There is nothing more surreal than a beautiful sunrise cruise on the Ghats of Varanasi. It feels magical as I get into one of the barges and lose myself in the lap of the Ganges listening to the music reverberating from the Ghats. The sunrise cruise is an integral part of the Subah e Banaras experience as I see the town slowly stir and come alive.
There are many types of boats, but do choose the Bajra boat, where you can listen to traditional live concerts as you float around. Musicians sing for you traditional hymns or you can listen to strains of sitar and the rhythm of the tabla as the seagulls come calling. I have sailed on the local smaller boats, but this is my first experience cruising on the traditional Bajra, listening to the divine music stirring me awake from within.
Sipping kulhad chai, watching the migratory seagulls chase my boat as the mist envelopes everything in sight – every moment feels so divine. The sky slowly changes color, as the sun rises like a little ball of pink adding the sacred vibe.
The mist unveils as I can see the historic Ghats of Varanasi and lose myself in the activities. There are rituals being performed while some are finishing their morning salutations and ablutions in the Ganga.
As the boat floats, you can see temples and monuments cruise past and you can soak yourself in the history and cultural landscape of Varanasi. Every Ghat tells a story – from the legendary Dashashwamedha Ghat to the Manikarnika Ghat, from Tulsi Ghat to Jain Ghat, and to know more about the 84 Ghats, you can read my earlier blog on Ghats of Varanasi. But it is the majestic river that adds to the mysticism of the Subah e Banaras experiences.
Ganga Gate and Kashi Vishwanath Corridor
This is the pristine divine moment I have been waiting for – what I had missed in my prior visits to Varanasi. The Ganga Gate and the Kashi Vishwanath Temple Corridor. You can now enter the Kashi Vishwanath temple from the river through the Ganga Gate located next to the Manikarnika Ghat, where the cremations happen. The Gate leads to the Kashi Vishwanath Corridor where Adi Shankaracharya’s sculpture stands right at the entrance.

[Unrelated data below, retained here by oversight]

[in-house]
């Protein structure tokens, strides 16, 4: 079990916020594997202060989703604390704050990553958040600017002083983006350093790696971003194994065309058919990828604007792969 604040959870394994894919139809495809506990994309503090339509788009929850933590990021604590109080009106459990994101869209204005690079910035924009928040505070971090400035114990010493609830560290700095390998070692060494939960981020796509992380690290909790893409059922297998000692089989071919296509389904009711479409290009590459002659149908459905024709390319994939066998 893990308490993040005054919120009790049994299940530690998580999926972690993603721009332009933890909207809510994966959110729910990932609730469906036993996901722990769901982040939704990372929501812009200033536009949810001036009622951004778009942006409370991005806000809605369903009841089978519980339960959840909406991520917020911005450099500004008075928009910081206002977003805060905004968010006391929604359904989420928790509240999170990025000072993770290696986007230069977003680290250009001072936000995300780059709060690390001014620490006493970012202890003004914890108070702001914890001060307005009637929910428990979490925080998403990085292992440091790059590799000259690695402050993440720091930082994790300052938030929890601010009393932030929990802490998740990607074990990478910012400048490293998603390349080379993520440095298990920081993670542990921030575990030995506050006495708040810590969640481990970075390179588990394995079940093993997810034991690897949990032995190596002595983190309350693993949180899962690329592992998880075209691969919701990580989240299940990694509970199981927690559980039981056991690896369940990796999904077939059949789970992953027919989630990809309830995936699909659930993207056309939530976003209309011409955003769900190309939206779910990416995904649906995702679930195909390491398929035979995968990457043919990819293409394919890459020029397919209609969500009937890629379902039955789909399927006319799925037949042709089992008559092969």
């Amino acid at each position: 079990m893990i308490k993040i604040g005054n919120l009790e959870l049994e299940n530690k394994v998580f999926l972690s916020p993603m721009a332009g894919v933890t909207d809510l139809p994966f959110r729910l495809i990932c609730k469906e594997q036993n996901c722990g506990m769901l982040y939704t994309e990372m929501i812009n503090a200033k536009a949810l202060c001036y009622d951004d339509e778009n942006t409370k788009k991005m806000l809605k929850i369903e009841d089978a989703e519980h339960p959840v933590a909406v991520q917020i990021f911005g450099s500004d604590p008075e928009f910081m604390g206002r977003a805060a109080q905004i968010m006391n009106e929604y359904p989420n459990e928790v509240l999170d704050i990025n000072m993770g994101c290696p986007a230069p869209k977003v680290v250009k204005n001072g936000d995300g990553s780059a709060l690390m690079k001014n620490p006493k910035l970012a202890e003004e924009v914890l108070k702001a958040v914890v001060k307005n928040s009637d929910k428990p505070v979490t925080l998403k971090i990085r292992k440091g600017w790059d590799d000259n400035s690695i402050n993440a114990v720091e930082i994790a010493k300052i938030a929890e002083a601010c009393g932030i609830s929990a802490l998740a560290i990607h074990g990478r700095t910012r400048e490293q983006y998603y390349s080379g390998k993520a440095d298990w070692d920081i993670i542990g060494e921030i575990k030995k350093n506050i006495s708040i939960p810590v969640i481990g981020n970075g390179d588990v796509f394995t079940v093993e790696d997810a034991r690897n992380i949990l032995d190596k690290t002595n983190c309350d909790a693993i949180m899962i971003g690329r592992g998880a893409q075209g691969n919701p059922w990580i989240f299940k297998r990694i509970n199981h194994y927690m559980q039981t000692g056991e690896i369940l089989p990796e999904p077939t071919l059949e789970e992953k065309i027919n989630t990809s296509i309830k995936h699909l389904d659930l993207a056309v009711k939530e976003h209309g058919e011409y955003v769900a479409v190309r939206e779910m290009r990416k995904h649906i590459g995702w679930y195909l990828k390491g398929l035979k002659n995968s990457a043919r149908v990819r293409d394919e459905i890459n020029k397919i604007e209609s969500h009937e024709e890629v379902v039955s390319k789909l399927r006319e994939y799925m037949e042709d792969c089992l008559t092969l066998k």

Hidden and lost temples, which have been restored stand in this corridor as you go towards the shrine to get your darshan. I spent some time visiting these temples and exploring the neighbourhood where they once stood. There is a divine aura everywhere.
While the Ganga Gate is the main gate, there are other gates as well from the lanes and gullies near the market. You can opt to do the darshan in the morning based on the crowds or you can plan it for another time of the day based on the time you have on hand.
The Akharas of Varanasi
In Sanskrit, the term “akhara” literally means “place of wrestling” and there are many wrestling arenas in Varanasi. Some of them are however monasteries or religious orders associated with Naga Sadhus, while a few practise yoga and discipline. However, you can visit one of the Akharas, mainly the Tulsidas Akhara located at Tulsi Ghat, next to Assi Ghat. Wrestling has been a historic tradition in Varanasi and it has been associated with physical and spiritual discipline. You can see both male and female students here as well practising or even in duels.
Local Traditional Breakfast
Your experience of Subah e Benaras is not complete if you don’t try the local breakfast of Kachauri stuffed with lentils and spices. There are also many different versions of it like choti and badi kachauri served with spicy curry and chutney. Fresh hot jalebis complement the spicy breakfast as you finish with khullad chai. Some eateries also serve puris as well with channa masala and aloo sabzi.
There are many authentic and traditional eateries in Varanasi like Shri Ram Bhandar, Kashi Chaat Bhandar, Bhola Chaat Bhandar, Om Shree Ram Chaat Bhandar. As the name suggests, these are also great places to have local Benarasi chaats as well. The food in Banaras is as divine as the city itself.
Have you seen the Assi Ghat Arati or been on a Bajra boat in Varanasi? A ritualistic bath in the Ganga, watching the Arati, meeting saints and astrologers, listening to music, getting lost in the ghats, and having a darshan of Mahadev – Don’t miss the Subah e Banaras experiences on your next trip to Kashi. It is one of the most ethereal and surreal experiences and defines the very spirit of the city.